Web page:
It’s time for the 31 Days of Horror: 2014 Edition. For those of you who weren’t around for last year’s journey, the plan is to watch at least 31 horror movies I’ve never seen before and review them all. So sit back, strap in, and enjoy my journey down the rabbit hole.
There is a conflicted soul at the heart of Visiting Hours. On the one hand, the film features a psychopath named Colt (Michael Ironside) who stalks and kills women in scenes that occasionally border on belonging to the slasher genre. On the other hand, there are several scenes of characters making speeches about protecting battered women from abusive men and features a feminist journalist as a protagonist. The film tries to have its cake and eat it too by decrying violence against women while making a genre film that features violence against women for suspense and thrills.
Deborah Ballin (Lee Grant) is a crusading journalist on a TV news program. She is introduced grilling the defense attorney for a man accused of beating his wife to such a point that she shot him in self-defense. By claiming the woman faked her injuries so she could shoot her husband in cold blood, he convinced a jury to find his client not guilty. Infuriated by what she sees as injustice, Deborah conducts the interview as a hostile attack, turning it into an impassioned cry for justice.
Watching this in disgust is Colt. Furious at what he sees as a woman advocating violence against men (or something like that, it’s never made clear), he breaks into Deborah’s home and attacks her with a knife before escaping when a neighbor comes to her rescue. Frightened by the attack, and feeling vulnerable in the hospital, Deborah becomes increasingly paranoid. It turns out she has good reason to be. Colt follows her to the hospital and—in addition to making plans to finish off Deborah—targets the female nurses and patients surrounding her. I guess the film needed a higher body count. After a lot of wheel-spinning with a nurse named Sheila (Linda Purl) who greatly admires Deborah, the film finally turns into a game of cat-and-mouse through the hallways and rooms of the hospital.
In a way, it’s admirable that director Jean-Claude Lord and writer Brian Taggert do take the time to give lip service to a call for equality between the genders. It’s not often that films in the genre even approach such gender topics beyond hulking men as killers and screaming, usually naked coeds as victims. But lip service is all that it is. Yes, Deborah is a powerful journalist who is respected by her boss Gary (William Shatner). But she is also portrayed as a woman who is incapable of being loved because of the passion of her beliefs. The message that feminist women are unable to maintain relationships seems harsh and counter-intuitive to what the filmmakers want to say.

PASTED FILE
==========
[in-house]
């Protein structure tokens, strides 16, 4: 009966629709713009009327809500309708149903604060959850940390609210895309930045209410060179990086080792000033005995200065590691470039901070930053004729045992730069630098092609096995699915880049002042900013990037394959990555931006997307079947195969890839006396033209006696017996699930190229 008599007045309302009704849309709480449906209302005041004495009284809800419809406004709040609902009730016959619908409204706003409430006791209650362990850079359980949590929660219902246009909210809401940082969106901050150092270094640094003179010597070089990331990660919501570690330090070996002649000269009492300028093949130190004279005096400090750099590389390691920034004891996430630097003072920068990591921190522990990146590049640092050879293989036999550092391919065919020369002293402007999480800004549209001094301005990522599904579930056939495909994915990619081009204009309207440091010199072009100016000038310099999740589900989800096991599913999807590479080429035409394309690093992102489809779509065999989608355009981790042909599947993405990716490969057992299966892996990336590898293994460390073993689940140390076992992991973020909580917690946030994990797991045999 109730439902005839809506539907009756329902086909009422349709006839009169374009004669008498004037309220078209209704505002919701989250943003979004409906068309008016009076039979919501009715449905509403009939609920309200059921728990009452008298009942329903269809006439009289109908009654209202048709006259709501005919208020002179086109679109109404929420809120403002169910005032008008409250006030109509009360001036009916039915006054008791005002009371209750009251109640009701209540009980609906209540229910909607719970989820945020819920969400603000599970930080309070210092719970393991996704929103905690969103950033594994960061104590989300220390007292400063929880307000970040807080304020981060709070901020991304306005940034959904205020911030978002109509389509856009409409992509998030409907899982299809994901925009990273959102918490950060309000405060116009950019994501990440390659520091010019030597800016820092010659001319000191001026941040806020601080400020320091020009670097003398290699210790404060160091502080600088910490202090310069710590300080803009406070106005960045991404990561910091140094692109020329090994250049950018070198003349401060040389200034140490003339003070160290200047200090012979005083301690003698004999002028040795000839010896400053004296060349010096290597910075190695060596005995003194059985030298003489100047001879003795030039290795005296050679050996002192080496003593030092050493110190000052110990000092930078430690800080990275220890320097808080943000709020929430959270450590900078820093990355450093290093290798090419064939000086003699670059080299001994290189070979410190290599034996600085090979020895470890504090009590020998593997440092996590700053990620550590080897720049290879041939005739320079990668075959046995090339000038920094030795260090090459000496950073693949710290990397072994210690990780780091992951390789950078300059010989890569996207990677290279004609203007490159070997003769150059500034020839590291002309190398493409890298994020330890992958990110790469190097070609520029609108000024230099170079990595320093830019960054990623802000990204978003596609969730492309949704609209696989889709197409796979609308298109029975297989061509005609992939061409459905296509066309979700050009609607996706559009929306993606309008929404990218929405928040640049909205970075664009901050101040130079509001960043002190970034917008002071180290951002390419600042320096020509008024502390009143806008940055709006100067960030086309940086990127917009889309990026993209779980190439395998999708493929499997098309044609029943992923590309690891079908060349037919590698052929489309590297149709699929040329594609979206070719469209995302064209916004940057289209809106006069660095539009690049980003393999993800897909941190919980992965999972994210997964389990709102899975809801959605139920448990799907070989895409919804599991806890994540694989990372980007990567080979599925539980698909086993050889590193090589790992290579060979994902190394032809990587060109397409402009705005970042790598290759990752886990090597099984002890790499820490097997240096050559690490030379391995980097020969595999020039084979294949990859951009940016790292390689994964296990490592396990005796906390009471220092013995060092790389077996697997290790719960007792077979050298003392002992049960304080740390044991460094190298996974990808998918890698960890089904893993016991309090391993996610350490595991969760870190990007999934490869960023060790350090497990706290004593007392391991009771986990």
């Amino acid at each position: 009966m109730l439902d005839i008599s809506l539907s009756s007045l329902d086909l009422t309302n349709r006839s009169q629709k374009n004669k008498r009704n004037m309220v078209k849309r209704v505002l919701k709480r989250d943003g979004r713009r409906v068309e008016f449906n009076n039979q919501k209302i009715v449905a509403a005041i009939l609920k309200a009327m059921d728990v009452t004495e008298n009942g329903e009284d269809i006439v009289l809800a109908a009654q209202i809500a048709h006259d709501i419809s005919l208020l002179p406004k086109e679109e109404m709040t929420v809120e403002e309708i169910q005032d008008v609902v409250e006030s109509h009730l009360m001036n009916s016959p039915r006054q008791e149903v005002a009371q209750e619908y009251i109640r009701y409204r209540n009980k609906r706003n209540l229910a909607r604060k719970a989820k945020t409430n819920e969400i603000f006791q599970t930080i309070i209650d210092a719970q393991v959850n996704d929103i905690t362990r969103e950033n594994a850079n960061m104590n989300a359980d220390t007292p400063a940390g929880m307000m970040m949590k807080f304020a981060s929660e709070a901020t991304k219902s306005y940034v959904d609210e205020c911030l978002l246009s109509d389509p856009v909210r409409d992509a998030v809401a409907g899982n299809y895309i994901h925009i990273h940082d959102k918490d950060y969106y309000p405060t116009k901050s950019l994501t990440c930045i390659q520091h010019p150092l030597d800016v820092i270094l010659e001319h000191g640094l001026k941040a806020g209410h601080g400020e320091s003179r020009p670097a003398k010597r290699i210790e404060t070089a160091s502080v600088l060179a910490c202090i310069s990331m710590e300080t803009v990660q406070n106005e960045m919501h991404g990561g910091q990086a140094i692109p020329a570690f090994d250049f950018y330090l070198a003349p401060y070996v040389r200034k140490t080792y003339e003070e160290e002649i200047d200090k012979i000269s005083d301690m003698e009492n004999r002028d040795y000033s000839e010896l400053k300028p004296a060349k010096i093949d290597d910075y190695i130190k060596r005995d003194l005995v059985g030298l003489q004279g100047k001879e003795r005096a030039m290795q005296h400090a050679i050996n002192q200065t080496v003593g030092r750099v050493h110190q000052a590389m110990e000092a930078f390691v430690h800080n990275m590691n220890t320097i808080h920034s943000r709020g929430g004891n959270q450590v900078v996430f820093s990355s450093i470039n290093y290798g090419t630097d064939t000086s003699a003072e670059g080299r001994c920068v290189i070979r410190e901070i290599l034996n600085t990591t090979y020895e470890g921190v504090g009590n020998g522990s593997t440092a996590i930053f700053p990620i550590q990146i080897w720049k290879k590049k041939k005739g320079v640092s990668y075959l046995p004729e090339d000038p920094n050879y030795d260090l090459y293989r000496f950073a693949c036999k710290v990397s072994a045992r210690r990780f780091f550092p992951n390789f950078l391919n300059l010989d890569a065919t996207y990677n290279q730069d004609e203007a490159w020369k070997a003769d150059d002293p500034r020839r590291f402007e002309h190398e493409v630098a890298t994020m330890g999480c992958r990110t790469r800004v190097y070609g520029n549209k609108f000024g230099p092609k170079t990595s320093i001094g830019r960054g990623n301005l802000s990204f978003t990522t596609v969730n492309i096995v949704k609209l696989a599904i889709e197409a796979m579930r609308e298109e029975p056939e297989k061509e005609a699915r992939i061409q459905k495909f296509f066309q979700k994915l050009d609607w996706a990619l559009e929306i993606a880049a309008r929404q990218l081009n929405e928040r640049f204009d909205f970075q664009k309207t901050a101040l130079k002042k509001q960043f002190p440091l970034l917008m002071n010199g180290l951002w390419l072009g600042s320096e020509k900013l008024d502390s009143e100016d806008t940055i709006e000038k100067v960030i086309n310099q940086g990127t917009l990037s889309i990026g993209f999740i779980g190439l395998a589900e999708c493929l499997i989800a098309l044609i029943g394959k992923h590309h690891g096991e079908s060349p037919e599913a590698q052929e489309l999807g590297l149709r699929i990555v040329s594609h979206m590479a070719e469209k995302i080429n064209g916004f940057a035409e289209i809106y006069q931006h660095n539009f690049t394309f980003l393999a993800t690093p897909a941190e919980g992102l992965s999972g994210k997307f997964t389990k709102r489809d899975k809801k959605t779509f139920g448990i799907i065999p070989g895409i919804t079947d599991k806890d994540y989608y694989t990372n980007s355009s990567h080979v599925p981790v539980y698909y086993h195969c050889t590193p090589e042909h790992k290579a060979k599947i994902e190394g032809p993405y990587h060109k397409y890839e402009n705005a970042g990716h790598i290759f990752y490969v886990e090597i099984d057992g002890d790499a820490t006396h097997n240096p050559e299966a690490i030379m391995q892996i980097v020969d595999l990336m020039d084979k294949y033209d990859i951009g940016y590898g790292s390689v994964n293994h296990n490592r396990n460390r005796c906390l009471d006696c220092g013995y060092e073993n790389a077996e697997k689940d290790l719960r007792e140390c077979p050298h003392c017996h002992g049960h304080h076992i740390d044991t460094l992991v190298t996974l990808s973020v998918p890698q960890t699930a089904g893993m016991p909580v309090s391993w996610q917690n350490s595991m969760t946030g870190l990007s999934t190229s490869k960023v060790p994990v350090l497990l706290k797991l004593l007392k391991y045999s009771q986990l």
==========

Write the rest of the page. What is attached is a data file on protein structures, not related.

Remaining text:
To further muddy the waters of any pro-feminist statement the film might be trying to make is the way Colt goes about his agenda. A nurse is introduced making entries in a little black book, grading all the different doctors she has slept with. Slasher rules dictate that the sexually active have to die, and sure enough she is one of the first victims once Colt begins his assault. A young woman (Lenore Zann) gets picked up by Colt and the camera leers over her body as he forces her to take off her pants before he assaults her. There is also the indication that Colt may be a closeted homosexual, which is presented as a partial explanation for his violence toward women. No matter how progressive the filmmakers obviously feel their film is, it is regressive in its presentation of homosexuality as a violent trigger.
The odd thing is, if Visiting Hours had been presented as just a straight slasher film with a male killer menacing and killing women, I probably would not have batted an eye. That doesn’t make me a misogynist, but it does make me realize how desensitized I am to the largely regressive way slasher films viewed women in the past, and quite frankly, often continue to portray them. That the film tried to make a feminist statement, only made its failure to do so stand out that much more. I actually feel bad taking the film to task for this failure.
Just judging the film as a piece of horror and suspense filmmaking, it’s solidly put together. Ironside makes a tremendous villain. He never winks at the camera and is an imposing physical presence. His assault on Deborah in her house is the stuff of nightmares and the rest of the film never really lives up to such a strong early sequence. Grant does what she can with a character who is disappointingly one-note. Her scenes with Shatner are fun as her energy level rises to match his (welcome) hammy delivery. And the script is clever with the ways it finds for Colt to keep getting into a hospital teeming with police. All things considered, it is a decent movie.
As much as I love horror films, I readily admit that the genre is long overdue a reckoning when it comes to the oft-shitty ways it has treated women. With more women stepping behind the camera in genre films, I am hopeful that there will soon be more horror films that address gender politics. Visiting Hours tried to make a statement, but got a lot of the message wrong. I give the filmmakers credit for trying, but I can’t completely let them off the hook for screwing up.
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